Diagnosis of Abnormal Uterine Bleeding in Reproductive-Aged Women

Publication Date: July 2, 2012
Last Updated: March 14, 2022

Recommendations and Conclusions

The following recommendations and conclusions are based on good and consistent scientific evidence.

  • Substantial evidence exists to indicate that sonohysterography is superior to transvaginal ultrasonography in the detection of intracavitary lesions, such as polyps and submucosal leiomyomas.
  • In all adolescents with heavy menstrual bleeding and adult patients with a positive screening history for a bleeding disorder, laboratory testing is indicated. Initial tests should include a CBC with platelets, prothrombin time, and partial thromboplastin time (fibrinogen or thrombin time are optional); bleeding time is neither sensitive nor specific and is not indicated.
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The following recommendations and conclusions are based on limited or inconsistent scientific evidence.

  • Testing for Chlamydia trachomatis should be considered, especially in patients at high risk of infection.
  • Hypothyroidism and hyperthyroidism are associated with AUB. Screening for thyroid disease with TSH level measurement in women with AUB is reasonable and inexpensive.

The following recommendations and conclusions are based primarily on consensus and expert opinion.

  • Endometrial tissue sampling should be performed in patients with AUB who are older than 45 years as a first-line test.
  • The American College of Obstetricians and Gynecologists supports the adoption of the PALM–COEIN nomenclature system developed by FIGO to stan- dardize the terminology used to describe AUB.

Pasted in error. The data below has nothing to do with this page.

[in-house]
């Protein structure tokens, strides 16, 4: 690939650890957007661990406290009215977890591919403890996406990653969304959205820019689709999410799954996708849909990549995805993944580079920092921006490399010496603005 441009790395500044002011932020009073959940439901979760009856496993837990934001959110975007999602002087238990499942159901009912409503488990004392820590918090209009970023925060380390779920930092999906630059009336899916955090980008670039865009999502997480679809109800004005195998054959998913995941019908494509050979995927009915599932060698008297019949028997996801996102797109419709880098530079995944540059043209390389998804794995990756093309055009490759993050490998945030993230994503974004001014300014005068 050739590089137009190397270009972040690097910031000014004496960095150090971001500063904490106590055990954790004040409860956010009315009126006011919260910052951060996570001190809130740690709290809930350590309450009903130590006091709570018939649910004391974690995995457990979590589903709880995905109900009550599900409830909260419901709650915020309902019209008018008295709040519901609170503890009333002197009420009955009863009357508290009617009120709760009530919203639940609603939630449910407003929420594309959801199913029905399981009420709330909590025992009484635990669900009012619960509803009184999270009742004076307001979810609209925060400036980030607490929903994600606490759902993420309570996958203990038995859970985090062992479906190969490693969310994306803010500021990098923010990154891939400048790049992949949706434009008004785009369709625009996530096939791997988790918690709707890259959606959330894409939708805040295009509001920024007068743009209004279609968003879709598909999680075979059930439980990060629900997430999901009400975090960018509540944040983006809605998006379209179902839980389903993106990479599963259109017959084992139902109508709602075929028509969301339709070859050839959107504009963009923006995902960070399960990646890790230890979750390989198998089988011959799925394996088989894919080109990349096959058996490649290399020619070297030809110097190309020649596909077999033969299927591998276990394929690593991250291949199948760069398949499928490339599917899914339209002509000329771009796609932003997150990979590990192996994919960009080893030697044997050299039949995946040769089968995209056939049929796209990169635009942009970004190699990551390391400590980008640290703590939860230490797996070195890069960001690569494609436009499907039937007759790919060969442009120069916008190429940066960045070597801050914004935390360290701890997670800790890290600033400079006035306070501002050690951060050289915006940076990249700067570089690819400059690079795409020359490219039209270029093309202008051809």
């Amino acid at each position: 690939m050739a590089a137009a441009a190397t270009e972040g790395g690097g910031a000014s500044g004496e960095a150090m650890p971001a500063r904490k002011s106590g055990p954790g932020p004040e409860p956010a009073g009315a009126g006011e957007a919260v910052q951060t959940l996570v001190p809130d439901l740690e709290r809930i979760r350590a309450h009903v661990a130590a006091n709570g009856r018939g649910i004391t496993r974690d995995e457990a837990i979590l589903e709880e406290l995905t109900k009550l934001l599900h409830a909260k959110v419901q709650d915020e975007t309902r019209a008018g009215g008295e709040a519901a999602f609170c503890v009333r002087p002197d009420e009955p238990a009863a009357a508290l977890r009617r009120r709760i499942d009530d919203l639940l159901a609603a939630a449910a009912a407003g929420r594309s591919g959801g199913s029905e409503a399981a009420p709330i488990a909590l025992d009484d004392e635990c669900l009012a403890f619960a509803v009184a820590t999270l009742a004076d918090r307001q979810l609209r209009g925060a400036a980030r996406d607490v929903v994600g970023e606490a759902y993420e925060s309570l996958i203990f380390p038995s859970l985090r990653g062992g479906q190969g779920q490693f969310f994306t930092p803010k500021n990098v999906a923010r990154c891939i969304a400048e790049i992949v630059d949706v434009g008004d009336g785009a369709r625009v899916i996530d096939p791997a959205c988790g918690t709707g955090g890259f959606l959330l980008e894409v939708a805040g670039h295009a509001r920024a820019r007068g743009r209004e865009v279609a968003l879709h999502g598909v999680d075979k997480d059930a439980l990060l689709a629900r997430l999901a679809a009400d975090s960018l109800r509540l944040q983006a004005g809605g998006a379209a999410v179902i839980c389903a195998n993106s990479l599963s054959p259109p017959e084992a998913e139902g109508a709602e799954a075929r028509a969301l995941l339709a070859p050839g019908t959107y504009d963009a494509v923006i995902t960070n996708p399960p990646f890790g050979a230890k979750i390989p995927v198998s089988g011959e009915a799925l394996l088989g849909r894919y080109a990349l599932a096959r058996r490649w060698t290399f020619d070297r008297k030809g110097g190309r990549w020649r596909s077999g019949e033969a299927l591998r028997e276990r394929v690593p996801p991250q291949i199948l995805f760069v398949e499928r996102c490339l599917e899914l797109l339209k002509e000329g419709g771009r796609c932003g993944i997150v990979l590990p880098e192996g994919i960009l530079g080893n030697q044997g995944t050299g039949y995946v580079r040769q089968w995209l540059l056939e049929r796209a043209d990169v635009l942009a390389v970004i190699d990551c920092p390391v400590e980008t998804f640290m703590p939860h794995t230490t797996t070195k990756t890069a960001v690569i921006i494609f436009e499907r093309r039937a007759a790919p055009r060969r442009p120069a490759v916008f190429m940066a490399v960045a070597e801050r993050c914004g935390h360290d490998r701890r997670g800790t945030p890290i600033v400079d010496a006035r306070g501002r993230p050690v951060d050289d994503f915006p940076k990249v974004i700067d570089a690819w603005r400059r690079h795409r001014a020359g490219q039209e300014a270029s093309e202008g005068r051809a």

• Some experts recommend transvaginal ultrasonography as the initial screening test for AUB and MRI as a second-line test to be used when the diagnosis is inconclusive, when further delineation would affect patient management, or when coexisting uterine myomas are suspected.
  • MRI may be useful to guide the treatment of myomas, particularly when the uterus is enlarged, contains multiple myomas, or precise myoma mapping is of clinical importance. However, the benefits and costs to the patient must be weighed when considering its use.
  • Persistent bleeding with a previous benign pathology, such as proliferative endometrium, requires further testing to rule out nonfocal endometrial pathology or a structural pathology, such as a polyp or leiomyoma.

Recommendation Grading




Diagnosis of Abnormal Uterine Bleeding in Reproductive-Aged Women

Authoring Organization

Publication Month/Year

July 2, 2012

Last Updated Month/Year

April 5, 2023

Document Type


External Publication Status


Country of Publication


Inclusion Criteria

Female, Adult

Health Care Settings


Intended Users

Physician, nurse nurse midwife, nurse certified nurse midwife, nurse, nurse practitioner, physician assistant



Diseases/Conditions (MeSH)

D014591 - Uterine Diseases


abnormal uterine bleeding, uterine bleeding, AUB